A lot of bits of basic feminist lingo are embedded in the chronology of episodes, and it’s all done for good reason. Yes, it puts out explicit nudity on display, but similar to Euphoria, Heartbreak High is also more inclined toward the platonic friendship between the two leading girls. Each episode dishes some underlying residual of their feelings for each other, and it makes the audience root for them to get back together, which is why it also proves to have a lot more profundity than any other romantic or sexual escapade they might fling themselves into.
Heartbreak High Review: Worth the Watch?
Even though similarities with others stand, I would like to list down the reasons why the show is a must-watch. I’m sure there will be a ton of new titles coming up soon that will take up these issues at such great length again. Therefore, on the grand scale of things, Heartbreak High isn’t original, but it has some redeeming qualities to it that haven’t been worked out much before its release.
Diversity shown across the panel of actors in the show isn’t a mere shot at tokenism. It takes into account the varying degrees of differences in the characters’ backgrounds in terms of their financial standing, sexualities, and neurological and racial issues but doesn’t limit the characters’ personalities to this alone. The non-binary Darren and Quinni suffering from Autism are not solely defined by these labels. They’re fleshed out as actual people who have these bits as part of their lives, but it doesn’t make up everything in their story.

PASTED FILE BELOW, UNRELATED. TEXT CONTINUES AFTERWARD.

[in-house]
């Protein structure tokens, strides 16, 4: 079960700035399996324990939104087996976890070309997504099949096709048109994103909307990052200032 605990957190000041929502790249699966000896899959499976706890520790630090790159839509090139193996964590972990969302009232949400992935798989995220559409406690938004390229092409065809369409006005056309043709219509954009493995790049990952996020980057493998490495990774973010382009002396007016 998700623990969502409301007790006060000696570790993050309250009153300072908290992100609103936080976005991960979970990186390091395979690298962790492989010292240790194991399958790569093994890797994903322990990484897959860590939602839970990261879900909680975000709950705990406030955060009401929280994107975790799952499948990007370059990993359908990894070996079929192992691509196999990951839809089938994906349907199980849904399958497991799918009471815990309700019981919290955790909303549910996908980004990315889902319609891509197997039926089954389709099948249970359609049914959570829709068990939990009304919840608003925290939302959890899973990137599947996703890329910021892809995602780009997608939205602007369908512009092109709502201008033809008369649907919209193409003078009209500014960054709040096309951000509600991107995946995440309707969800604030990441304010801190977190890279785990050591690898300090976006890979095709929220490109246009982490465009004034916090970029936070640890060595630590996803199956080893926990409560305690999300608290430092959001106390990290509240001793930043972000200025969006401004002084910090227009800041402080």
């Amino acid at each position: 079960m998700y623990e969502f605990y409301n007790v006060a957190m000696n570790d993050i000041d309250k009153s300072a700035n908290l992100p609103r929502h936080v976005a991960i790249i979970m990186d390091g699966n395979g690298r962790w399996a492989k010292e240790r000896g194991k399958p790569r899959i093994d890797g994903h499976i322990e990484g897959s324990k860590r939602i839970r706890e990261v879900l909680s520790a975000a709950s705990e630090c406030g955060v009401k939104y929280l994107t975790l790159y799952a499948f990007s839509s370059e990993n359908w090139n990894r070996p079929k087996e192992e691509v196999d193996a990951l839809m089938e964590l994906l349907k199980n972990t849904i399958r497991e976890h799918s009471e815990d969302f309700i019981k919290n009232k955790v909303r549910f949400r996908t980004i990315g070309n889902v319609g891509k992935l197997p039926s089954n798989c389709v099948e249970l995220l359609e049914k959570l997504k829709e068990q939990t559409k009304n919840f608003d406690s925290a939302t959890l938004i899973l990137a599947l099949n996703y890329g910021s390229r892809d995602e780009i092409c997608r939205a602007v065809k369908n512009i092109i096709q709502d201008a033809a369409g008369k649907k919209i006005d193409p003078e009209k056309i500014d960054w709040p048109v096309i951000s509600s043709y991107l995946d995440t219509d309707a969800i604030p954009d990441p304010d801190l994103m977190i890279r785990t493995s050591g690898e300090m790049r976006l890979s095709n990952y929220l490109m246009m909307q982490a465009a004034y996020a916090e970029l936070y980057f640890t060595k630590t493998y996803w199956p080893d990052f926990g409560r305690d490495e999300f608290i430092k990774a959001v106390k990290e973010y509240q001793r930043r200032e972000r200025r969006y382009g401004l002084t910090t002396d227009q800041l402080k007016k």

Looking on the inside, the trailer makes it seem as if the archetypical character representation will breed stereotypes, but it doesn’t. Characters are presented as real people with layered personalities. So, it’s fair to say that you shouldn’t be judging the entirety of the show by the looks of the trailer alone. Yes, its foundation is built within the same universe as Sex Education, but even if it may not seem like it, sex is only one of the issues in their life creating complications.
The one major problem that I have with shows like Heartbreak High is that despite their initiation of a lot of healthy discussion and portrayal, most of them remain locked up within their ‘Adult’ rating due to the repetitive depiction of the sexual act itself. Old habits die hard, and it’s imperative that the bad cycle of the spoken word relating to sexual and gender diction is broken early on.
For that to happen, such shows need to open up their target demographic to the younger audience as well. However, the building formula around these shows begs to differ and makes one question if there will ever be a series touching upon the same issues to the same extent for a non-adult group of viewers as well.
Heartbreak High is now streaming on Netflix. Let us know your thoughts about the show in the comments.